- Vitola: Toro
- 5.625” x 54 ring gauge
- Received as part of 2017 SNS Club Membership
How many cigar companies could start their own private fan club, charge people $150 to be part of it, limit membership to an unreasonably small number, and sell out every year? So far, only one has been able to do that…the Saints & Sinners Club started in 2011 as a “Private Social Club” for fans of all-things-Pete-Johnson. Members pay an annual fee to get a collection of 15 exclusive cigars, some other various swag that changes year-to-year, a private forum, and access to a special selection of other stuff to spend their money on.
2017 was the first year I was finally able to put money and timing together and become a member, so I figured as part of the experience, I would pull back the corner of the curtain just a bit and take a look at the latest batch of cigars. For the current member year, the 15 cigars are 3-each of a pack of 5 different smokes. Each cigar is cellophaned, #s 1 through 5 are lined up together and wrapped in more cellophane, then 3 of those packs are wrapped in black paper and placed inside a slide-top SnS Club box.
As for the cigars themselves, they seem to be a greatest hits of Tatuaje in some ways. The sizes vary, but there are 2 Ecuador Habano wrapped sticks, 2 Connecticut Broadleaf wrappers, and one Ecuadorian Sumatra. Presumably filler and binder on all 5 is Nicaraguan of some sort.
Because these are not available to anyone else, I’m not going to do the “full review/numerical rating” route for these. I’ll light ‘em up and smoke ‘em down, pairing them with some kind of libation, most likely, and sharing some notes about the experience.
SnS 2017 #1 is an Ecuador Habano wrapper on a Toro or Toro Grande vitola. It was milk chocolate brown to the eye and very oily under my fingers. There was an almost-pigtail finish to the cap and the wrapper leaf had an aroma that mixed mild earthiness with a touch of leather. The foot of the smoke was richer in earthiness.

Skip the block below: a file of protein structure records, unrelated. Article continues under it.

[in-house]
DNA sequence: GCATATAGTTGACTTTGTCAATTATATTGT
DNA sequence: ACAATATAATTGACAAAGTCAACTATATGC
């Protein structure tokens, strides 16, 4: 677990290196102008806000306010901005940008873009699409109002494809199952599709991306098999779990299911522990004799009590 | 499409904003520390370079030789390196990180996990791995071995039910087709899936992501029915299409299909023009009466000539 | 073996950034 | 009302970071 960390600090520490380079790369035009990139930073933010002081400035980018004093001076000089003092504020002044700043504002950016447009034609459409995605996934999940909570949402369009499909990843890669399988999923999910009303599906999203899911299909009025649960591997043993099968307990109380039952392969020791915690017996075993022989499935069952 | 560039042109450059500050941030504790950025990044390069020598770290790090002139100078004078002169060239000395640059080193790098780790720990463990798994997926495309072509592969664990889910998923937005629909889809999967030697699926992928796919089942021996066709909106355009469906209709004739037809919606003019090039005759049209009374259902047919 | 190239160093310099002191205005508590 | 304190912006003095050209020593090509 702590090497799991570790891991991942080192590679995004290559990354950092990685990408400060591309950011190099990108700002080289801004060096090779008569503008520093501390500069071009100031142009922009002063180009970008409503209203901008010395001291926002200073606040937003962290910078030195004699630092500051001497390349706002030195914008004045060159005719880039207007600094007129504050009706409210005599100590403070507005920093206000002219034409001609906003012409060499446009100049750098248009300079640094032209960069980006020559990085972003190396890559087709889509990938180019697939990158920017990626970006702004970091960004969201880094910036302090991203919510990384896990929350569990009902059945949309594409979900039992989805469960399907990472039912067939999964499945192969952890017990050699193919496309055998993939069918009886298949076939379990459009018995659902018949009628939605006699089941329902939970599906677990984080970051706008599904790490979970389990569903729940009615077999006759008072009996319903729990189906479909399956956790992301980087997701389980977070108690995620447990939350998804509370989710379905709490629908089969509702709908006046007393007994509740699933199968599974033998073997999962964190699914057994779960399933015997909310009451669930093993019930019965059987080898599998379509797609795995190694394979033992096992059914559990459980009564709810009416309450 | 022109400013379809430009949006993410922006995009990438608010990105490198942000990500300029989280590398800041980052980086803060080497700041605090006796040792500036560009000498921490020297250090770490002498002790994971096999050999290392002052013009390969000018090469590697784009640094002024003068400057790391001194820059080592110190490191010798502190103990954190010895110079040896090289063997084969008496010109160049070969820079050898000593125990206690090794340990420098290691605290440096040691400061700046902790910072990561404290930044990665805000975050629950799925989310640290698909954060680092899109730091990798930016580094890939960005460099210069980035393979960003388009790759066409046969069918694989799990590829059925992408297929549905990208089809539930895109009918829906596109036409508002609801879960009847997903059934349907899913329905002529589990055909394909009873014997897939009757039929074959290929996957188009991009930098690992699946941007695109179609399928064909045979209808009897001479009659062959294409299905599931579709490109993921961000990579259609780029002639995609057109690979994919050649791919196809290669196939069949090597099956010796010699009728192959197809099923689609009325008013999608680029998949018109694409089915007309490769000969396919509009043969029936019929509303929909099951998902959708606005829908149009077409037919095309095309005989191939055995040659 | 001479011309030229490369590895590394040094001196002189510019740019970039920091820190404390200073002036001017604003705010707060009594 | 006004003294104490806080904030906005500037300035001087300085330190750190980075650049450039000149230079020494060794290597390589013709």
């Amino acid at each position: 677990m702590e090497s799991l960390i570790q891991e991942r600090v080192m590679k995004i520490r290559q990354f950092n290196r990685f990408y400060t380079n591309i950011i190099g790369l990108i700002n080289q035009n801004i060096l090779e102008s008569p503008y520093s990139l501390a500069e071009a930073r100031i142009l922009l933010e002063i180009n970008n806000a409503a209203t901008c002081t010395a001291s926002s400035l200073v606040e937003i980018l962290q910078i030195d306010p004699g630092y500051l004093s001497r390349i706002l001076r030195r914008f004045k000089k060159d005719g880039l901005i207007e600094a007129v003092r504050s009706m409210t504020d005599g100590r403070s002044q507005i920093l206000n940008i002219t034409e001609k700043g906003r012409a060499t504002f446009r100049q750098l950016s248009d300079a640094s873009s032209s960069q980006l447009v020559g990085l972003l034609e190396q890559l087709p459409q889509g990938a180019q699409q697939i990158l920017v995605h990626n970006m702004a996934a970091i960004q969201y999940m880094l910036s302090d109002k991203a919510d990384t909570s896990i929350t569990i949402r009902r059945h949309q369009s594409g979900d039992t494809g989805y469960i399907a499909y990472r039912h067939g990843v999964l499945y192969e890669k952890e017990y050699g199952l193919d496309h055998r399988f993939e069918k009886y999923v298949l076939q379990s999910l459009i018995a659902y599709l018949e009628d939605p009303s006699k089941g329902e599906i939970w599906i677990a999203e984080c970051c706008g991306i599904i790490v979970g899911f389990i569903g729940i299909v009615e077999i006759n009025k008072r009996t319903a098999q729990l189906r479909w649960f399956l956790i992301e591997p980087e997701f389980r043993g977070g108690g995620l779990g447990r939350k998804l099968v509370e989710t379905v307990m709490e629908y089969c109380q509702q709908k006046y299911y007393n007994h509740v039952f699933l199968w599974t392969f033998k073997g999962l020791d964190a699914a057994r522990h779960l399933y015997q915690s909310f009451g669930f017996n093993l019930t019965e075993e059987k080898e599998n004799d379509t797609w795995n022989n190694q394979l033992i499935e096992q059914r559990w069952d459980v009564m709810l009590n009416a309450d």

The prelight draw had just a little more resistance than I normally like, but it didn’t feel unsmokeable by any stretch. The cold draw flavor was earth and berry sweetness mostly. After I fired it up, the flavor was more earthy, with hints of cocoa powder and a slight dried fruit sweetness. There was a notable absence of pepper spice on the palate, though I did get a good dose of black pepper on the nose.
I paired the SnS #1 with a healthy dram of Chattanooga Whiskey 1816 Native OddStory, which I previously did a full review on HERE.
I found the cigar to be medium in body with a fairly mellow mix of earth, cedar, and natural tobacco up front, with lesser notes of unsweetened cocoa powder and dried fruit underneath.
The body increased slightly as I puffed along with more earthy notes and less cedar. Cocoa powder and dried fruit played an increasing role and more pepper worked its way into the final third.
As expected, the SnS #1 went well with this beer-barrel-finished Bourbon, with the whiskey adding some sweetness to the proceedings.